Name

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Name

A wealthy individual who provides a great deal of capital that underwrites the activities of Lloyd's of London. Names spread risk of insurance among themselves along with corporations. For most of Lloyd's centuries-long history, names had unlimited liability for any losses associated with being a name. Lloyd's introduced names with limited liability in 1994, and they have become increasingly important.
References in periodicals archive ?
Nobody is saying having their name synonymous with a deadly hurricane even approaches the misery said event leaves in its wake.
When Joseph Ratzinger was elected pope, why did he choose the name Benedict?
Ever since Theodore White poked his notebook behind the scenes of presidential campaigns, the magic words "the making of" have promised readers a definitive explanation of how brainy, stalwart, hard-working people accomplish something of importance--in this case, perhaps, how the people at General Mills thought up the name Wheaties or hipsters at Apple conjured up the moniker iPod.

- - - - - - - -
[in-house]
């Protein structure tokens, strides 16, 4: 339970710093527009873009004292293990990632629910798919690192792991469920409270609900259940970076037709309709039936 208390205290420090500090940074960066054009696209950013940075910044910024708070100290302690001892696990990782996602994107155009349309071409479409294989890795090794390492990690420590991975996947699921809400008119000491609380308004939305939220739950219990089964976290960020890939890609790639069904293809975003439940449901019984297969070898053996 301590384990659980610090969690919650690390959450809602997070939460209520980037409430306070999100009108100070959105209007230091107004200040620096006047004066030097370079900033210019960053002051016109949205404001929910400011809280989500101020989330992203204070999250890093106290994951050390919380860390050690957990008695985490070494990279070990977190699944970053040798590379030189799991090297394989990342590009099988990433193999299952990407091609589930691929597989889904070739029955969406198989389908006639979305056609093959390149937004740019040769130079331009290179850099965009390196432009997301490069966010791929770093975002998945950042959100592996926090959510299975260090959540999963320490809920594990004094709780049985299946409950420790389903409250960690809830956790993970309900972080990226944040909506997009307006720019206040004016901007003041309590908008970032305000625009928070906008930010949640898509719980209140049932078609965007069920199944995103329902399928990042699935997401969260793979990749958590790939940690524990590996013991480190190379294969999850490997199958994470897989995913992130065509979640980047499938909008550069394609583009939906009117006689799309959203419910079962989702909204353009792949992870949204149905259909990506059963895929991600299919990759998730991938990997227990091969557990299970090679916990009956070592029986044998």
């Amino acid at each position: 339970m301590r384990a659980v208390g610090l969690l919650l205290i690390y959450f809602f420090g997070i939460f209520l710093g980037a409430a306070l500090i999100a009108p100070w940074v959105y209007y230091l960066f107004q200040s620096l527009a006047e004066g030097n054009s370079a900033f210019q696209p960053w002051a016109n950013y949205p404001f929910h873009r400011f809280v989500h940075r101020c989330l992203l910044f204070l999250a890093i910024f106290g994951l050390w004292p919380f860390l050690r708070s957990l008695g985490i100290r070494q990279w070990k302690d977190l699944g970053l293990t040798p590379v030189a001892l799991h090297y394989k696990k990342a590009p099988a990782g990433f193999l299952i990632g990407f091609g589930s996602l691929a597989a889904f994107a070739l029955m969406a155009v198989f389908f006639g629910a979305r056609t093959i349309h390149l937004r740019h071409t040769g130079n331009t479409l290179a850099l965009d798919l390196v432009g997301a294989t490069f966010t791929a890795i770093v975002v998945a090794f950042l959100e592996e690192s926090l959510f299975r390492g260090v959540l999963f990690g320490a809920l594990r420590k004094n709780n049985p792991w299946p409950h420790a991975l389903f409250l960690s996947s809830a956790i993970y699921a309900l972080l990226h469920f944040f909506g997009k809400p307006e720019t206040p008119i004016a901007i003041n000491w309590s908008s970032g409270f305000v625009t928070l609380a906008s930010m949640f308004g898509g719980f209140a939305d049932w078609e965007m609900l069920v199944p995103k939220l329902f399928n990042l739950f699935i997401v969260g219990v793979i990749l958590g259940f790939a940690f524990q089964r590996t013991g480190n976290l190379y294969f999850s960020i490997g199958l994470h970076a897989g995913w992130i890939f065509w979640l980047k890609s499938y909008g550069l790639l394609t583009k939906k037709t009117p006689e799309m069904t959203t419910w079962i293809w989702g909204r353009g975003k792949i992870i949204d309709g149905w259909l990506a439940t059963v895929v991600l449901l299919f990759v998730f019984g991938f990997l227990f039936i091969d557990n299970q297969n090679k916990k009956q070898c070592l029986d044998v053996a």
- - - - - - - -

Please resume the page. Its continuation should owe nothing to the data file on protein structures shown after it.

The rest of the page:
However, the word "Beloved" on the tombstone is not a name either; it is both an adjective describing Sethe's feelings about her child and the traditional salutation at a Christian funeral service (indeed, "Dearly Beloved" are the only two words of her daughter's funeral service that the bereaved Sethe hears).
changed its name to Citizens USA Life Insurance Co.
Whether nonlatinized binomials should become the official species names of viruses has been debated within the ICTV for many years (21,22,25-28).
Although it takes a little more work initially to create names, it should be clear they make formulas easier to write and to read.
In creating descriptive names for some species, Linnaeus "was a prurient guy," opines Yanega, who created one of the online collections of nomenclaturial high jinks.
cable channel had an afternoon music show of the same name.
A numbering system similar to our telephone takes over, destroying all the fun of promoting and advertising interesting web names, replaced by dull numerical sequences.
When Morgan Stanley offered to buy the domain name for "a reasonable fee," they got a quick email reply: "Give us an offer we cannot refuse.
It's optimized for high speed--high transfer rates and fast data access, that is, hence, the "ac" root in the name, which, I suppose, they picked to suggest "acceleration," only without the extra "c.